An Ideas-Based Online Magazine of the Global Network for Advanced Management

Finding Intrapreneurs Inside Your Company

Even though it has been proven that intrapreneurs drive up business results, Latin American companies are still not taking enough advantage of their enormous amount of innovative potential. The most creative workers are waiting to be pushed toward the entrepreneurial culture.

Although the concept of intrapreneurship is more than 30 years old, this type of activity is still not commonly seen in companies around the world. In Australia, the most intrapreneurial country in the world, according to the 2016 Global Entrepreneurship Monitor report, the percentage of the adult population who have taken part in the development or launch of new products or services or the creation of a new business unit, establishment, or affiliate for an established organization is only 9%.

The percentage of intrapreneurs is not even 2% among the actively economic population in Latin America, with the exception of the countries on the Southern Cone: Chile (5.4%), Argentina (3.1%), and Uruguay (2.6%). This contrasts with other sectorial and geographical contexts, which show a positive relationship between corporate entrepreneurship and business results, especially in terms of growth in sales and turnover, profit, and an increased market share. In many cases, intrapreneurship has helped generate new and disruptive businesses, which were also very profitable, such as PlayStation by Sony, Gmail by Google, Post-It by 3M, or Java by Sun Mircrosystems.

Although corporate entrepreneurship is recognized to be a source of success and a competitive advantage, companies are continuing to squander the enormous innovative potential of their own employees. Let’s review a few common scenarios to see who corporate entrepreneurs are and why and how entrepreneurship is generated.

Identifying Intrapreneurs

Entrepreneurs are not born, but are self-made. However, there are some common psychological traits that make them stand out, such as a strong will to achieve, the ability to take responsibility and risks, and the desire for independence and internal control.  

Equally, corporate entrepreneurs tend to take initiative, accept challenges, and discover new opportunities of growth for the company that they work for. They look to be leaders and put their ideas into practice. Nevertheless, they have a lesser desire for independence and prefer the security of their workplace as opposed to the uncertainty of starting up their own company. 

Traits intrapreneurs have in common with independent entrepreneurs: Intrapreneurs identify new opportunities of growth for the company, they develop a business model, they form teams, and they present their ideas and projects to the various evaluating committees at the company. Overall, they are aware that their success will depend on their ability to manage their network of internal supporters, namely those people who are higher up in the organization and who support their ideas.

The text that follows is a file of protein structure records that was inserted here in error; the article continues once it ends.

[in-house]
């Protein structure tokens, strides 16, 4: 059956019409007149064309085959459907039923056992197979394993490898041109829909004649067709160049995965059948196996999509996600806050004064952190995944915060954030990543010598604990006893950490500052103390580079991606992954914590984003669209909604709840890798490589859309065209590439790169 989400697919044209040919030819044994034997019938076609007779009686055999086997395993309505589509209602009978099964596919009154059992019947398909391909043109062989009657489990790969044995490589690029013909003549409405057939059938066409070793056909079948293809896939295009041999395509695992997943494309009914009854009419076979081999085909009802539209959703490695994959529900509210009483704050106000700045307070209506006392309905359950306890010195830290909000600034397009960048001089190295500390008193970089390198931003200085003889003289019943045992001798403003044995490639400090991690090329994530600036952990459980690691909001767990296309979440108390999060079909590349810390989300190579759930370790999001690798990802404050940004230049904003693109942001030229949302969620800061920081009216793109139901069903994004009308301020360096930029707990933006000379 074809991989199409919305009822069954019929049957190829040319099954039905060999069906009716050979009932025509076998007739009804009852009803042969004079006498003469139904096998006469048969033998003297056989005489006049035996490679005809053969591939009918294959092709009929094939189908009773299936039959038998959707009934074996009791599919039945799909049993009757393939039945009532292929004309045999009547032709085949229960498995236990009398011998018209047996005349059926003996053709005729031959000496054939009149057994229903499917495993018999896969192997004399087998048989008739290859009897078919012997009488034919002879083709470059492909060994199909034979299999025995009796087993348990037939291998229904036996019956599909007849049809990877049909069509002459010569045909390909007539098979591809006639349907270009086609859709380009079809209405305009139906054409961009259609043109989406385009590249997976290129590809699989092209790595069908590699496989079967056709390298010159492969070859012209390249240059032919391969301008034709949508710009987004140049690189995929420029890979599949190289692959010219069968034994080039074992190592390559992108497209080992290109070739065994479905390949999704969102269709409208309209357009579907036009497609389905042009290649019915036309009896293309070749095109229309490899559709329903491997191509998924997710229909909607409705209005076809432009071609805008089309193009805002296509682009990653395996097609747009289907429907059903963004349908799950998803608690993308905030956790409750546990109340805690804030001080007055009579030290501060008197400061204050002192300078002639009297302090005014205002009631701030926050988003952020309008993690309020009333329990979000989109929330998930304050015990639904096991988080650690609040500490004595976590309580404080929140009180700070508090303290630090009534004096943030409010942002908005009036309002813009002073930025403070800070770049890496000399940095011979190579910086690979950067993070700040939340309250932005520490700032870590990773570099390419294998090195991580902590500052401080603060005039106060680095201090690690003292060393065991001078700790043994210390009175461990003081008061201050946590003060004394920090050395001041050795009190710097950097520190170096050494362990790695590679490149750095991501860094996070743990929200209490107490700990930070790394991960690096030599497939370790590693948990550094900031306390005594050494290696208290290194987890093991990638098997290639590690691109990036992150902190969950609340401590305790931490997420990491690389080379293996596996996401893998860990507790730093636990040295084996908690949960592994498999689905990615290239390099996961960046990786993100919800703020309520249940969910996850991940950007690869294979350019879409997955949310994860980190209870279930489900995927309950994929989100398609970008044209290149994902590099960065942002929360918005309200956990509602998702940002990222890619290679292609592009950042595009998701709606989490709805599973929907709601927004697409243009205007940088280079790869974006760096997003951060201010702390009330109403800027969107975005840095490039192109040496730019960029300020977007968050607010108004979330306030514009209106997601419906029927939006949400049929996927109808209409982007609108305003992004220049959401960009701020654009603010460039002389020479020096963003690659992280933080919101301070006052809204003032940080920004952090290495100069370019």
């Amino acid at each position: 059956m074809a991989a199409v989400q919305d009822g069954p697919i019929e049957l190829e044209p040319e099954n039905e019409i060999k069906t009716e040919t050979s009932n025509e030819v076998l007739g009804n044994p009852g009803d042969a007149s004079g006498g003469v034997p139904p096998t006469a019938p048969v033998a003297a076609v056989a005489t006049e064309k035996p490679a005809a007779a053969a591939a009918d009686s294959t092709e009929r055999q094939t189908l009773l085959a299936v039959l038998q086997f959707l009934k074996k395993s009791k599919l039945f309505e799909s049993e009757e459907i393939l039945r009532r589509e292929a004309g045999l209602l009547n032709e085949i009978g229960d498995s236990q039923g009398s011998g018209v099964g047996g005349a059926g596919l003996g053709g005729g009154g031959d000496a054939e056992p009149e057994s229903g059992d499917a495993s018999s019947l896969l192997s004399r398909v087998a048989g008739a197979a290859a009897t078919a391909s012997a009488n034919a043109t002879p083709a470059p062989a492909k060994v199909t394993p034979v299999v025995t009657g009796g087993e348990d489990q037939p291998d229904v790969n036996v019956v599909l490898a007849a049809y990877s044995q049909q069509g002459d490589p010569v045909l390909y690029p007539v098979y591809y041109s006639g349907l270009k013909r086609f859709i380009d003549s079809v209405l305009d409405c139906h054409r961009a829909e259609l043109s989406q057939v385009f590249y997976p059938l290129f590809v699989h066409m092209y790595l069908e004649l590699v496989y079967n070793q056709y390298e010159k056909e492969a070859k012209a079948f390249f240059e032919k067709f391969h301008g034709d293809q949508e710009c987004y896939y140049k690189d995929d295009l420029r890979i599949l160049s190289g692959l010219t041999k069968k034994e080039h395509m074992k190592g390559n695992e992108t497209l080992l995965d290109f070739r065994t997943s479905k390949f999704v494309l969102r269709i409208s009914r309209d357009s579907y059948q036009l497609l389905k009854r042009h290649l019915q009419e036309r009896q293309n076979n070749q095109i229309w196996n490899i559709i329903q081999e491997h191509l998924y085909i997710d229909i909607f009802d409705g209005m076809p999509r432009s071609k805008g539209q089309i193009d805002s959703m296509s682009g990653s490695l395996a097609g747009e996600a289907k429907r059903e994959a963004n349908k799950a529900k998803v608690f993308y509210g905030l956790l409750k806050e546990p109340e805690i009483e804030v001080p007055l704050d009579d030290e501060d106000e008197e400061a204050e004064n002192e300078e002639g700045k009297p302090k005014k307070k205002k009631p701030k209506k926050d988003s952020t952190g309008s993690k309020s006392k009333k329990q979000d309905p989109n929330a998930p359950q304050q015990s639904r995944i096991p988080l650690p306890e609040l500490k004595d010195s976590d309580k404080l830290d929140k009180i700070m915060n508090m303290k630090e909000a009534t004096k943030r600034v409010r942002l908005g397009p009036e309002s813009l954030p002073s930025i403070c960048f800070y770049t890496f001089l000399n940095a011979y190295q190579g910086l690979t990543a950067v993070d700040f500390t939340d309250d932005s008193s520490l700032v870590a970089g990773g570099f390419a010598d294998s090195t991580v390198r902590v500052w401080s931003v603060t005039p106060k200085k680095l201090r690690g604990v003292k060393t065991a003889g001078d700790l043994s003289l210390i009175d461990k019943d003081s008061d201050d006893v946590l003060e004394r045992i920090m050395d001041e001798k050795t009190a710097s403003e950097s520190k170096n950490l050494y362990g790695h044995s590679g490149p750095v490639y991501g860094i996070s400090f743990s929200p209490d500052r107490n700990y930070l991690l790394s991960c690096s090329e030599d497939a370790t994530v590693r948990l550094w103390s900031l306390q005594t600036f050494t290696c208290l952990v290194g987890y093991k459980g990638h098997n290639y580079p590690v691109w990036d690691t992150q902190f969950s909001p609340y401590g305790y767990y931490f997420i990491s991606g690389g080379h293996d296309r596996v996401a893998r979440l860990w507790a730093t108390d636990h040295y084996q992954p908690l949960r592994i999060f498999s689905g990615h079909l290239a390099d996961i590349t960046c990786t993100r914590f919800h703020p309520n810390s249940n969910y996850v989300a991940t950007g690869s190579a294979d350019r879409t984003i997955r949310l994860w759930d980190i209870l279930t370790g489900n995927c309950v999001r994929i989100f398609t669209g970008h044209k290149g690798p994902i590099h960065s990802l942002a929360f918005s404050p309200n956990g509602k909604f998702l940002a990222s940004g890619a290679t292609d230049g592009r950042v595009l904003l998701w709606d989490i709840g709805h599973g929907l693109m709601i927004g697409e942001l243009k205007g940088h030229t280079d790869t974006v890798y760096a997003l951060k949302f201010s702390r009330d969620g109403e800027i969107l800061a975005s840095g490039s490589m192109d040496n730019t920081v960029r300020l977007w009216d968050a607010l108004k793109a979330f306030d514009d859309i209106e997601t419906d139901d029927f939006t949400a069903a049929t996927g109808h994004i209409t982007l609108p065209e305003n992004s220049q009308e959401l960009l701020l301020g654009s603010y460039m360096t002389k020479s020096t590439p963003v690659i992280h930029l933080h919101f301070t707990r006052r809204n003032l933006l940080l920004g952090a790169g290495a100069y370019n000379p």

Intrapreneurs can also be identified by the following traits:

  • The main motivation for an intrapreneur is to achieve hierarchical independence and the possibility to move up the reward scheme within the company.
  • Their time orientation depends on the urgency to meet deadlines set by themselves and by the company.
  • Their activity is based on direct participation and team leadership instead of delegation and supervision of others.
  • Instead of carefully managing risks, which is a characteristic of management, intrapreneurs take moderate risks, as if they were independent entrepreneurs.

In terms of status, corporate entrepreneurs are not worried about traditional status symbols; they are looking for independence.

  • When making decisions, they are not dependent on superiors. They are able to make others agree with them in order to achieve their goals.
  • Unlike a manager, who guide others, an intrapreneur guides themselves, their clients, and their internal stakeholders.
  • They predominantly establish transactional relationships with others, without being left out of the organization’s hierarchy.

All companies need employees with entrepreneurial instincts, and the challenge for businesses is to include tools in their human resources policy that attract and retain people with these characteristics. Correctly managing these employees’ motivation and competitive edge will stop them from leaving the company, whether that be to start their own business or to join another company with a more entrepreneurial culture.